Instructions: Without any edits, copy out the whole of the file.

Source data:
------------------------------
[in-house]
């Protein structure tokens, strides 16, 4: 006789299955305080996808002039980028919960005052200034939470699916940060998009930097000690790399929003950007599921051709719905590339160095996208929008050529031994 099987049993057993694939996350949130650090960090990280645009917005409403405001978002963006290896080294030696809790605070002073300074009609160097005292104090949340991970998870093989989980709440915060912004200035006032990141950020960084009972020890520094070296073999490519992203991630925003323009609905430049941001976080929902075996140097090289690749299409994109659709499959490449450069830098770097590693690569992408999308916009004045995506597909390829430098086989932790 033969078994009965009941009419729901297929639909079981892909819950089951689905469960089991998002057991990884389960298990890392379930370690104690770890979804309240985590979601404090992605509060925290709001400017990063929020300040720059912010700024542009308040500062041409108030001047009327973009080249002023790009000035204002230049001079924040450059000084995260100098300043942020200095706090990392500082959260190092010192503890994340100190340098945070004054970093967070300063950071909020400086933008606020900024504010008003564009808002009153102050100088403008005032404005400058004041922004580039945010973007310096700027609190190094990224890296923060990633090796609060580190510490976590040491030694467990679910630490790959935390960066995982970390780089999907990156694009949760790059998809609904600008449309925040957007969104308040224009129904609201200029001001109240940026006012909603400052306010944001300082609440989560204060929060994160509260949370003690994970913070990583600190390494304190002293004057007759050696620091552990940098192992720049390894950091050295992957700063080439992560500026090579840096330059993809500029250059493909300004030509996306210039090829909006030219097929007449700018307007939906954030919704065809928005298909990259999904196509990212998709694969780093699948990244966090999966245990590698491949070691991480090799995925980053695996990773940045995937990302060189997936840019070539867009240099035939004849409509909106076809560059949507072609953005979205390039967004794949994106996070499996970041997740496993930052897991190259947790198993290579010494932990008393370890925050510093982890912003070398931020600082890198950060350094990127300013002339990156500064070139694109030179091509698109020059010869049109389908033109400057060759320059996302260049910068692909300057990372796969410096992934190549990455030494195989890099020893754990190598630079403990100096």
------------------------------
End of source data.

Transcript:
[in-house]
């Protein structure tokens, strides 16, 4: 006789299955305080996808002039980028919960005052200034939470699916940060998009930097000690790399929003950007599921051709719905590339160095996208929008050529031994 099987049993057993694939996350949130650090960090990280645009917005409403405001978002963006290896080294030696809790605070002073300074009609160097005292104090949340991970998870093989989980709440915060912004200035006032990141950020960084009972020890520094070296073999490519992203991630925003323009609905430049941001976080929902075996140097090289690749299409994109659709499959490449450069830098770097590693690569992408999308916009004045995506597909390829430098086989932790 033969078994009965009941009419729901297929639909079981892909819950089951689905469960089991998002057991990884389960298990890392379930370690104690770890979804309240985590979601404090992605509060925290709001400017990063929020300040720059912010700024542009308040500062041409108030001047009327973009080249002023790009000035204002230049001079924040450059000084995260100098300043942020200095706090990392500082959260190092010192503890994340100190340098945070004054970093967070300063950071909020400086933008606020900024504010008003564009808002009153102050100088403008005032404005400058004041922004580039945010973007310096700027609190190094990224890296923060990633090796609060580190510490976590040491030694467990679910630490790959935390960066995982970390780089999907990156694009949760790059998809609904600008449309925040957007969104308040224009129904609201200029001001109240940026006012909603400052306010944001300082609440989560204060929060994160509260949370003690994970913070990583600190390494304190002293004057007759050696620091552990940098192992720049390894950091050295992957700063080439992560500026090579840096330059993809500029250059493909300004030509996306210039090829909006030219097929007449700018307007939906954030919704065809928005298909990259999904196509990212998709694969780093699948990244966090999966245990590698491949070691991480090799995925980053695996990773940045995937990302060189997936840019070539867009240099035939004849409509909106076809560059949507072609953005979205390039967004794949994106996070499996970041997740496993930052897991190259947790198993290579010494932990008393370890925050510093982890912003070398931020600082890198950060350094990127300013002339990156500064070139694109030179091509698109020059010869049109389908033109400057060759320059996302260049910068692909300057990372796969410096992934190549990455030494195989890099020893754990190598630079403990100096």